Up one minute before Thumper went off, made Mary a cup of tea and into the shower. Breakfast was good but different to the last hotel. There were only two milky drinks available and some of the dishes were spicy hot but we had plenty to eat and had a drink back in our room. The group has turned out well and we all get on, David is the joker, everyone is on time and not a grump among us.
We were all on the bus at 0740 and a short ride to where we boarded the Tschu Tschu Train at the Tianyu shuttle mounting area for the ride up to the start of the Heavenly Peak walk. A very imposing area with sheer cliffs and the Nine Bend River full of fish and rafts. Fishing is prohibited in the River in the World Heritage Area. We started the walk up Heavenly Peak but there are a few people feeling the steps and we had not really started, the weather is hotting up as well, it is a lovely day. After a group discussion Mary, the two Johns and I headed up Heavenly Peak with half an hour to get as far as we could and be back, so we were off. John B. dropped off the pace early and John H. a bit later. I took the pack off Mary and we went a bit further and a bit further and nearly reached the top just after turn around time. We copped a bit of abuse coming down against the flow as it was very narrow in places where the steps were cut out of the stone and there was wall to wall people coming up, so I sent Mary first. We were five minutes late getting back so we were not in to much trouble.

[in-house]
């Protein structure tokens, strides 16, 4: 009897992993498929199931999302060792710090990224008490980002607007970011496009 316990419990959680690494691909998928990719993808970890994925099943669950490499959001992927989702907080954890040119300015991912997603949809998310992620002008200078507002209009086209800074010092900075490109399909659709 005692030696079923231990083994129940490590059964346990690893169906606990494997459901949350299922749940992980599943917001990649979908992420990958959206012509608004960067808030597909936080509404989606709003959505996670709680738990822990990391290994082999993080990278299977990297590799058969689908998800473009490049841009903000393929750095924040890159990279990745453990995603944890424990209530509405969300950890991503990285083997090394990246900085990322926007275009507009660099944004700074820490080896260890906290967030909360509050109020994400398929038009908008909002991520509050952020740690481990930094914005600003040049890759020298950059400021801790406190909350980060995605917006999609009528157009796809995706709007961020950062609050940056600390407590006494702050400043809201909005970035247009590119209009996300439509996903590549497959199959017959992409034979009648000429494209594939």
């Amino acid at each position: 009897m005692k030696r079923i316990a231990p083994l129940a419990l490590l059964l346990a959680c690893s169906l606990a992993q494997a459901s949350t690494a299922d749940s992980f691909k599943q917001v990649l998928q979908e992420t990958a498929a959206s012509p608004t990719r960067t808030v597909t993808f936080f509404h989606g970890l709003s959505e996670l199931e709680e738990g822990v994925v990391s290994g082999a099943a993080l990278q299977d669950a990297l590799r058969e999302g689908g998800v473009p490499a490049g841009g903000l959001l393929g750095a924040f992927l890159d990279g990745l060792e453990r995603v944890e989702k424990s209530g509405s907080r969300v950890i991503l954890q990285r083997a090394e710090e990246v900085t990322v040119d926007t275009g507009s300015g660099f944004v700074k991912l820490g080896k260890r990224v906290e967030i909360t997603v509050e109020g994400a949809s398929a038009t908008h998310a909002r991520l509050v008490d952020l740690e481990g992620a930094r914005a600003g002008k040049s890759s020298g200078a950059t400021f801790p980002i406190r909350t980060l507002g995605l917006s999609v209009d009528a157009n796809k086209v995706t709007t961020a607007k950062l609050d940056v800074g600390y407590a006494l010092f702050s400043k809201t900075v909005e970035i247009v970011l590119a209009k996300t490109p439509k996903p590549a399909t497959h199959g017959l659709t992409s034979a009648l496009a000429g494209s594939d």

So then we all wandered back towards the shuttle area and on the way stopped at a monument for Zhu Xi a scholar who followed the teachings of Confucius. Then back on the train, then the bus and then lunch. The meals are a bit down market from Fuzhou but they are still OK, I think we were spoilt.